We assume the McClure trip would have also started in the springtime. Although the length of time the journey took is not known, we do know they made the trip successfully. It would certainly be interesting to know about the trials and tribulations that were bound to have occurred during the river voyage. The McClure family may have stopped briefly at Marietta, as many other travelers had done on their journey down the river.
The McClure’s finally landed at the mouth of the Licking River where it empties from the south into the Ohio River. The Licking River ran from Kentucky past many salt marshes and salt licks from which it probably got its name. The north side of the Ohio River where the conjunction occurred is today the site of Cincinnati. At that time, there was a new fort located there called Fort Washington that had been built in 1789 to defend the settlers from the Native American tribes, especially the Miami Indians. Soon after they landed, John McClure moved his family to the fort for protection from the marauding Indians.
Around 1795, John and the family moved south across the Ohio River to live for a year in a fortified camp called a Lockade. This move put them in the state of Kentucky where in 1795, a daughter, Sarah, was born to John and Margaret.
Not liking the climatic conditions in that part of the state, John and his family headed back southeast about another 100 miles to Paint Township in Ross County, Ohio, where he purchased land to farm. John and Margaret would remain there the rest of their lives.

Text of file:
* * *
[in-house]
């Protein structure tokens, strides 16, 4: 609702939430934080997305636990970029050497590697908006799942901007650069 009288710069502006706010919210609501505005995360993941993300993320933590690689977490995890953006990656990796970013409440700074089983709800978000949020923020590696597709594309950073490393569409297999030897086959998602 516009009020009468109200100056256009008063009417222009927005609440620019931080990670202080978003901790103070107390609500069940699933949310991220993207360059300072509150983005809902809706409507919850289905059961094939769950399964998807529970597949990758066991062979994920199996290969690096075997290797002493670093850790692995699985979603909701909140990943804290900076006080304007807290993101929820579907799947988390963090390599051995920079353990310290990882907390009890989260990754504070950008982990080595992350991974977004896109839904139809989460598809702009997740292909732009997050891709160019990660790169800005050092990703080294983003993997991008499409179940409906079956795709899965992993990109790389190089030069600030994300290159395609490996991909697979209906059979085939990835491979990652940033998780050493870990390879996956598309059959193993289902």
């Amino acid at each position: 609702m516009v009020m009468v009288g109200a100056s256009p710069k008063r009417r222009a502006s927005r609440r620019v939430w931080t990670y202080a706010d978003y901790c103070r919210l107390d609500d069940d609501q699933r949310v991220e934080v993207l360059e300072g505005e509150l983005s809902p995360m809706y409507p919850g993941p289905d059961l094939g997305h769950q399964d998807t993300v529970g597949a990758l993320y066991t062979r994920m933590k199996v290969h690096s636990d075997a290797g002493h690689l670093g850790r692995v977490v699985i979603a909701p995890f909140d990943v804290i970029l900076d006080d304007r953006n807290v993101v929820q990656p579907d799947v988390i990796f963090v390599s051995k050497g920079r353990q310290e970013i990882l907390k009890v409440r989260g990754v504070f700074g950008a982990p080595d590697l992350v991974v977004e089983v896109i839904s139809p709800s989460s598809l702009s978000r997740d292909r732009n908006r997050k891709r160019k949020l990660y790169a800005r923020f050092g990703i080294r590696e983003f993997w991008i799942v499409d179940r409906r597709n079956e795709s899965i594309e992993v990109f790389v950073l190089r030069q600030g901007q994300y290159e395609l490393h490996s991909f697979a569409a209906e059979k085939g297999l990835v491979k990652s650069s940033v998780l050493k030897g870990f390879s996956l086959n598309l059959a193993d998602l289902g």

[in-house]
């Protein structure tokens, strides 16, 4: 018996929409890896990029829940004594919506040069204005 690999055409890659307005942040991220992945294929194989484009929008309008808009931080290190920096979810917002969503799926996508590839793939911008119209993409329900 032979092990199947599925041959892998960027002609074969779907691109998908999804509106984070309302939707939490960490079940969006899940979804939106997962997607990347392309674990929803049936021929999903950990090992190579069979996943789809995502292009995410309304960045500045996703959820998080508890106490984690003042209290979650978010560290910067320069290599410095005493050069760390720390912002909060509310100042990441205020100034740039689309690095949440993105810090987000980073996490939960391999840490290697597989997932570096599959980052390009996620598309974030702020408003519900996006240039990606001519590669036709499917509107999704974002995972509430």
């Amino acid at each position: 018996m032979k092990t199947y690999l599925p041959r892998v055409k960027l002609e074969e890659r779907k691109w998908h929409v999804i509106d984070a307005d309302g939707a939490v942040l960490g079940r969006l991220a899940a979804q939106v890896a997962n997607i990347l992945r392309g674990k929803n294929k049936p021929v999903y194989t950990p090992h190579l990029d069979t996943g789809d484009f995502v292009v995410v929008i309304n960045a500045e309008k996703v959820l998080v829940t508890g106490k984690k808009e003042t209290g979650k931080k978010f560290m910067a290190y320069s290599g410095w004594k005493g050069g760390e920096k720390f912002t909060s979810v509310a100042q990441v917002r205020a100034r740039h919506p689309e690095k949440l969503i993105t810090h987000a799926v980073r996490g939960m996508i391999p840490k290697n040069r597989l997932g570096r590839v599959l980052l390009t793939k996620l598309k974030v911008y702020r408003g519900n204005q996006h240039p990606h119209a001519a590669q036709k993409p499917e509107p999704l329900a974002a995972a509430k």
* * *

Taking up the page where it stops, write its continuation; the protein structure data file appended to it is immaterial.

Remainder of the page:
We know that John and Margaret arrived in Ross County by 1802, because a daughter Ann was born there that year. When their son, John Morrison McClure was born in 1805, they were living in Highland County, even though they had never moved, because by then Highland County had been created from a portion of the larger Ross County. John McClure passed away there between 1820 and 1830 at around 65-70 years old. According to the 1830 Highland County census, Margaret was living there with her 25-year-old son, John Morrison. However, she did not show up in any later records, so it is assumed she passed away between 1830 and 1840 at around 69-78 years old. It is not known where either John or Margaret are buried.
1830 US census in Madison, Highland, Ohio lists female 60-69 and I am assuming this is Margaret, spouse.  1820 US census in Paint, Ross, Ohio lists female 45 and over. (This is a census that has the name wrong as it surname is listed as John W. Clara)  1790 US census in Mixed Township lists a John McClure with 5 females.
Have you taken a DNA test? If so, login to add it. If not, see our friends at Ancestry DNA.
Margaret is 31 degrees from Alfred Nobel, 35 degrees from Henri Becquerel, 23 degrees from Niels Bohr, 20 degrees from Marie Curie, 30 degrees from Alec Fleming, 22 degrees from Howard Florey, 28 degrees from Albert Imre Szent-Györgyi, 19 degrees from Barbara McClintock, 31 degrees from Wilhelm Roentgen and 19 degrees from Chandra Garrow on our single family tree. Login to find your connection.